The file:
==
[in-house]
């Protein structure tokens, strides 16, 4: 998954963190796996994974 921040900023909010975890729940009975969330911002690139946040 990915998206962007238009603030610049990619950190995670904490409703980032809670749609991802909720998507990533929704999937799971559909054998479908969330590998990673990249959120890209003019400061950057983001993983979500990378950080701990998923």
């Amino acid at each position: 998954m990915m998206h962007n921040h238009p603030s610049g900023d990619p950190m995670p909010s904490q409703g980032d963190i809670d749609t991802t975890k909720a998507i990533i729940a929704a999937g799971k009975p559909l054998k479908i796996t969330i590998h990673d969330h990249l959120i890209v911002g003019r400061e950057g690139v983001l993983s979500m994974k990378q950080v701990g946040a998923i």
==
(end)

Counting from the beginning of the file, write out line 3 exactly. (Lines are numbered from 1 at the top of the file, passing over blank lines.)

């Amino acid at each position: 998954m990915m998206h962007n921040h238009p603030s610049g900023d990619p950190m995670p909010s904490q409703g980032d963190i809670d749609t991802t975890k909720a998507i990533i729940a929704a999937g799971k009975p559909l054998k479908i796996t969330i590998h990673d969330h990249l959120i890209v911002g003019r400061e950057g690139v983001l993983s979500m994974k990378q950080v701990g946040a998923i």